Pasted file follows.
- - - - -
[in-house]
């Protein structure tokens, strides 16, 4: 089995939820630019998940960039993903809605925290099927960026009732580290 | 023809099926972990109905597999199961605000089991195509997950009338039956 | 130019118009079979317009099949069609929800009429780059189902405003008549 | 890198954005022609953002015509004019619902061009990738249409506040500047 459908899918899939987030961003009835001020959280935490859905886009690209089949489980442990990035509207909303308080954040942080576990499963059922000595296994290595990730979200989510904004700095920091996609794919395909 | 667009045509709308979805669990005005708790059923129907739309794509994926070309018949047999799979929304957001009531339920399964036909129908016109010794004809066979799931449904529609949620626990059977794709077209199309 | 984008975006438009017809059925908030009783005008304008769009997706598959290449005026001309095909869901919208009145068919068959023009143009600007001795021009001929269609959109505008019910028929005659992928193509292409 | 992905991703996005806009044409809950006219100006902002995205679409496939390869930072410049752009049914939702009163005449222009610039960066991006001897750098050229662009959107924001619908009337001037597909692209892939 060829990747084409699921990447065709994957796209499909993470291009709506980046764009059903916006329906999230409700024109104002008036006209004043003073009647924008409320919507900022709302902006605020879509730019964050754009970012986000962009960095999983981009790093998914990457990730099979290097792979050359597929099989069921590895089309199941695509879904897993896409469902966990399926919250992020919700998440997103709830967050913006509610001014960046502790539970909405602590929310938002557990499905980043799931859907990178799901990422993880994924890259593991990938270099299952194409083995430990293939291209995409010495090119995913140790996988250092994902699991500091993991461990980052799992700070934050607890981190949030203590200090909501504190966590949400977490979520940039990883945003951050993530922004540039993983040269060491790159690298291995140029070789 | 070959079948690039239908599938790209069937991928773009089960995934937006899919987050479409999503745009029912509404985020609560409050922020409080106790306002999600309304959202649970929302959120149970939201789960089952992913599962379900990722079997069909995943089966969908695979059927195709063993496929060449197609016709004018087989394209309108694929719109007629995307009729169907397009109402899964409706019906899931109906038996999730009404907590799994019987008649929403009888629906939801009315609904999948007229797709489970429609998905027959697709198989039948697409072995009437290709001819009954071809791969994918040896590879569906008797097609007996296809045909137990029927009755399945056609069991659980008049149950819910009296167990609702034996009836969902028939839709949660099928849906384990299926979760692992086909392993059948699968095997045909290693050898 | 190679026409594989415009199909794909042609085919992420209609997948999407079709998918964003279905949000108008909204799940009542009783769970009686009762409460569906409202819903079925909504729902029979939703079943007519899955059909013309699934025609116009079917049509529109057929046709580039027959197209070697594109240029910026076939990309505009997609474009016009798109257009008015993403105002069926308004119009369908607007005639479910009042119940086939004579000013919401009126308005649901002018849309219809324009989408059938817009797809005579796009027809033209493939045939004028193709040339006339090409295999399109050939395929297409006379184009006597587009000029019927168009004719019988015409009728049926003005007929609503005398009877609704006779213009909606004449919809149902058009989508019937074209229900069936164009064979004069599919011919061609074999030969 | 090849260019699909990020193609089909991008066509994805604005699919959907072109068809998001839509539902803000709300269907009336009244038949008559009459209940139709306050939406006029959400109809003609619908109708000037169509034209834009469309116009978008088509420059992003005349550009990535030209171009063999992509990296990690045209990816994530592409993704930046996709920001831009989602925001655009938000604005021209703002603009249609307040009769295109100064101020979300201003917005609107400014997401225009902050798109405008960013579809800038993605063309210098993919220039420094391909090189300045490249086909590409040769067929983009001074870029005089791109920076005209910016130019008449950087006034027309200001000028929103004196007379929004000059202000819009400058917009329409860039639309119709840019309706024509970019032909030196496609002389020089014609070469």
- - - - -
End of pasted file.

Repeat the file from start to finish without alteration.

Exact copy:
[in-house]
């Protein structure tokens, strides 16, 4: 089995939820630019998940960039993903809605925290099927960026009732580290 | 023809099926972990109905597999199961605000089991195509997950009338039956 | 130019118009079979317009099949069609929800009429780059189902405003008549 | 890198954005022609953002015509004019619902061009990738249409506040500047 459908899918899939987030961003009835001020959280935490859905886009690209089949489980442990990035509207909303308080954040942080576990499963059922000595296994290595990730979200989510904004700095920091996609794919395909 | 667009045509709308979805669990005005708790059923129907739309794509994926070309018949047999799979929304957001009531339920399964036909129908016109010794004809066979799931449904529609949620626990059977794709077209199309 | 984008975006438009017809059925908030009783005008304008769009997706598959290449005026001309095909869901919208009145068919068959023009143009600007001795021009001929269609959109505008019910028929005659992928193509292409 | 992905991703996005806009044409809950006219100006902002995205679409496939390869930072410049752009049914939702009163005449222009610039960066991006001897750098050229662009959107924001619908009337001037597909692209892939 060829990747084409699921990447065709994957796209499909993470291009709506980046764009059903916006329906999230409700024109104002008036006209004043003073009647924008409320919507900022709302902006605020879509730019964050754009970012986000962009960095999983981009790093998914990457990730099979290097792979050359597929099989069921590895089309199941695509879904897993896409469902966990399926919250992020919700998440997103709830967050913006509610001014960046502790539970909405602590929310938002557990499905980043799931859907990178799901990422993880994924890259593991990938270099299952194409083995430990293939291209995409010495090119995913140790996988250092994902699991500091993991461990980052799992700070934050607890981190949030203590200090909501504190966590949400977490979520940039990883945003951050993530922004540039993983040269060491790159690298291995140029070789 | 070959079948690039239908599938790209069937991928773009089960995934937006899919987050479409999503745009029912509404985020609560409050922020409080106790306002999600309304959202649970929302959120149970939201789960089952992913599962379900990722079997069909995943089966969908695979059927195709063993496929060449197609016709004018087989394209309108694929719109007629995307009729169907397009109402899964409706019906899931109906038996999730009404907590799994019987008649929403009888629906939801009315609904999948007229797709489970429609998905027959697709198989039948697409072995009437290709001819009954071809791969994918040896590879569906008797097609007996296809045909137990029927009755399945056609069991659980008049149950819910009296167990609702034996009836969902028939839709949660099928849906384990299926979760692992086909392993059948699968095997045909290693050898 | 190679026409594989415009199909794909042609085919992420209609997948999407079709998918964003279905949000108008909204799940009542009783769970009686009762409460569906409202819903079925909504729902029979939703079943007519899955059909013309699934025609116009079917049509529109057929046709580039027959197209070697594109240029910026076939990309505009997609474009016009798109257009008015993403105002069926308004119009369908607007005639479910009042119940086939004579000013919401009126308005649901002018849309219809324009989408059938817009797809005579796009027809033209493939045939004028193709040339006339090409295999399109050939395929297409006379184009006597587009000029019927168009004719019988015409009728049926003005007929609503005398009877609704006779213009909606004449919809149902058009989508019937074209229900069936164009064979004069599919011919061609074999030969 | 090849260019699909990020193609089909991008066509994805604005699919959907072109068809998001839509539902803000709300269907009336009244038949008559009459209940139709306050939406006029959400109809003609619908109708000037169509034209834009469309116009978008088509420059992003005349550009990535030209171009063999992509990296990690045209990816994530592409993704930046996709920001831009989602925001655009938000604005021209703002603009249609307040009769295109100064101020979300201003917005609107400014997401225009902050798109405008960013579809800038993605063309210098993919220039420094391909090189300045490249086909590409040769067929983009001074870029005089791109920076005209910016130019008449950087006034027309200001000028929103004196007379929004000059202000819009400058917009329409860039639309119709840019309706024509970019032909030196496609002389020089014609070469």